Brazil’s most-organised city staged its first World Cup match on Monday, and football aside, it was a resounding success.
World Cup Diary Day 7: Curtain call for Curitiba
CURITIBA // Brazil’s most-organised city staged its first World Cup match on Monday, and football aside, it was a resounding success.
Supporters from Nigeria and Iran populated Curitiba for the days leading up to the Group F encounter, with the Africans as strong in voice as their Middle Eastern counterparts in number.
From Toronto or Tehran they came, conversing in Farsi and English. Some stopped off at American and South American destinations, simply to make the most of a special opportunity. Once here, football assumed focus.
The Arena da Baixada, built for the tournament, sits tucked away in Agua Verde, 10 minutes by taxi from the city’s centre. On Monday, Nigerians could be found covering each other in green-and-white body paint. Iranian flags were carried above the crowd.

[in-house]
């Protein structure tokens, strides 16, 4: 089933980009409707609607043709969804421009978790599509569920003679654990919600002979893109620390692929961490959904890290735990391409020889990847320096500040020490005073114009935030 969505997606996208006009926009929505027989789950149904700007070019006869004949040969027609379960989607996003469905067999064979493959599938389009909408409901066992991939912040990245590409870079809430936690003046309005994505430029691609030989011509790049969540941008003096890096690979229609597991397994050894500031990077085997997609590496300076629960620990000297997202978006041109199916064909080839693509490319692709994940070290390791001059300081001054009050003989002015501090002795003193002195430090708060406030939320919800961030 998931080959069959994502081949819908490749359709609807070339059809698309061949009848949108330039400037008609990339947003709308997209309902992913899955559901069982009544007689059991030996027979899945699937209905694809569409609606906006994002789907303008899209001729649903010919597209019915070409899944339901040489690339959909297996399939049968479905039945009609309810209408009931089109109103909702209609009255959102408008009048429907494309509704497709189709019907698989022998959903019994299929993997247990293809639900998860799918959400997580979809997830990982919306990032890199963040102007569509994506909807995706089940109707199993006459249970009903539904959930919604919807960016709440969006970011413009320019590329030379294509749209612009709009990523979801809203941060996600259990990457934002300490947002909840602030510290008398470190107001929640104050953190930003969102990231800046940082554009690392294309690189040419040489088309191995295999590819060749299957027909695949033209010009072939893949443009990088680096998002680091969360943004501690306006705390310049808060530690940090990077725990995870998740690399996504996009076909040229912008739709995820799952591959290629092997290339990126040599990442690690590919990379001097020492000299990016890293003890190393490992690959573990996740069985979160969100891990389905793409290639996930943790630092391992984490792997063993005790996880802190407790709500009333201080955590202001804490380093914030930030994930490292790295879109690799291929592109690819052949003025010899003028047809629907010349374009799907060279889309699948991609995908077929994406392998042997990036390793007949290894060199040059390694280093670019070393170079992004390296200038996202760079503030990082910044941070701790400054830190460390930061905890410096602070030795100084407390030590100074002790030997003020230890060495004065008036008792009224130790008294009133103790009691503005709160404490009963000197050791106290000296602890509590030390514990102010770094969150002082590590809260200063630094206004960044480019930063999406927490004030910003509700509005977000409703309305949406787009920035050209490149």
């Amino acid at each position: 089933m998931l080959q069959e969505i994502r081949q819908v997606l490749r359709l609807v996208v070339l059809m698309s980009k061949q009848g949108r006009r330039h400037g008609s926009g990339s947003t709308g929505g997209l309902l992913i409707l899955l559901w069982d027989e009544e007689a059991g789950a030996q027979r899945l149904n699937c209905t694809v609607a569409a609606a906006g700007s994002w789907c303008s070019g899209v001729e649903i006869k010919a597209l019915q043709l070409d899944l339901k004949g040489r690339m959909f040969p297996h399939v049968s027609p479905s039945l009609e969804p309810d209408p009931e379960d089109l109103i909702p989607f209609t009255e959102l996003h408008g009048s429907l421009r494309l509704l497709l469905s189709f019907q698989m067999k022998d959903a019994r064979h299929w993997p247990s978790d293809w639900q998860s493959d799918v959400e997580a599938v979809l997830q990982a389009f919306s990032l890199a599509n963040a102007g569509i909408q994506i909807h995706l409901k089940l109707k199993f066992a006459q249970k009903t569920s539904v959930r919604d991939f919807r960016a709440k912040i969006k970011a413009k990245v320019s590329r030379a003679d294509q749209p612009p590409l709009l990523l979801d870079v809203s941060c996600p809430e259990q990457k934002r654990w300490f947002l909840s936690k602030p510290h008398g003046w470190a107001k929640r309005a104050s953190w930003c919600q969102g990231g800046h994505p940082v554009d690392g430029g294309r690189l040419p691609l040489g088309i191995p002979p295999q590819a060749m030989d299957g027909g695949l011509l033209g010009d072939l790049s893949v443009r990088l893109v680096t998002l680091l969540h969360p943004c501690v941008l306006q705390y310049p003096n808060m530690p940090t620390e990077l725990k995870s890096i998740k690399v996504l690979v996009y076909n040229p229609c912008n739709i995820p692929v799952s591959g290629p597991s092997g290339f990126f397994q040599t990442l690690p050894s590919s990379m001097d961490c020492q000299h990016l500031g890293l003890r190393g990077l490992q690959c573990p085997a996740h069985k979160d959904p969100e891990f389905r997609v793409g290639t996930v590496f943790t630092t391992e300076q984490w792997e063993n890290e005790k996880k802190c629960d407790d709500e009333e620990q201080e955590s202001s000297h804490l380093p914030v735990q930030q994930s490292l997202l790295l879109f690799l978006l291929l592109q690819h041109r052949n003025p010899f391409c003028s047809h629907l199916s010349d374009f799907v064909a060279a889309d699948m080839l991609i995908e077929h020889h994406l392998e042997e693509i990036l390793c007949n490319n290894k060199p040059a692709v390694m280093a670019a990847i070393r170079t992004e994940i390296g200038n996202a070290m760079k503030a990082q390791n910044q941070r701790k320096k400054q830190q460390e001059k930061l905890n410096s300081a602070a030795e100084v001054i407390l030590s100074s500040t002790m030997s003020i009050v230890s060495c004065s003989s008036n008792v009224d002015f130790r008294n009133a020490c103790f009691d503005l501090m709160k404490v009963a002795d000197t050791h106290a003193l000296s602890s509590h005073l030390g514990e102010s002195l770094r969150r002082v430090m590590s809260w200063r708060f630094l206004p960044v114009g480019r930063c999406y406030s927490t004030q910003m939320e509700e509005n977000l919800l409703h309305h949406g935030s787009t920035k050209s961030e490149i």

Yet the best bit was the sea of yellow and green; Curitibans may not have a particular preference for John Mikel Obi or Javad Nekounam, but they arrived en masse. At 39,081, the stadium was nearly full.
And it heaved and hummed to the sound of Brazilian verse, first with the enchanting Eu sou Brasileiro, or “I am Brazilian”. Ditties dedicated to Curitiba and Atletico Paranaense, the local teams, were exchanged throughout. Even Fifa received a special mention as the match stuttered to its 0-0 conclusion, although it was not too complimentary.
Curitiba’s inhabitants supposedly are notoriously reserved, but a cavalcade of boos greeted the final whistle, a reflection of the lack of goals. Once back to a charming public house named Stuart’s, its owner, Ferri, proudly flicked through photos snapped at his first live World Cup match. An avid marathon runner, he competed in Dubai in 2006.
“A beautiful place,” he says. “You are very welcome here.” It is a palpable sentiment, indeed.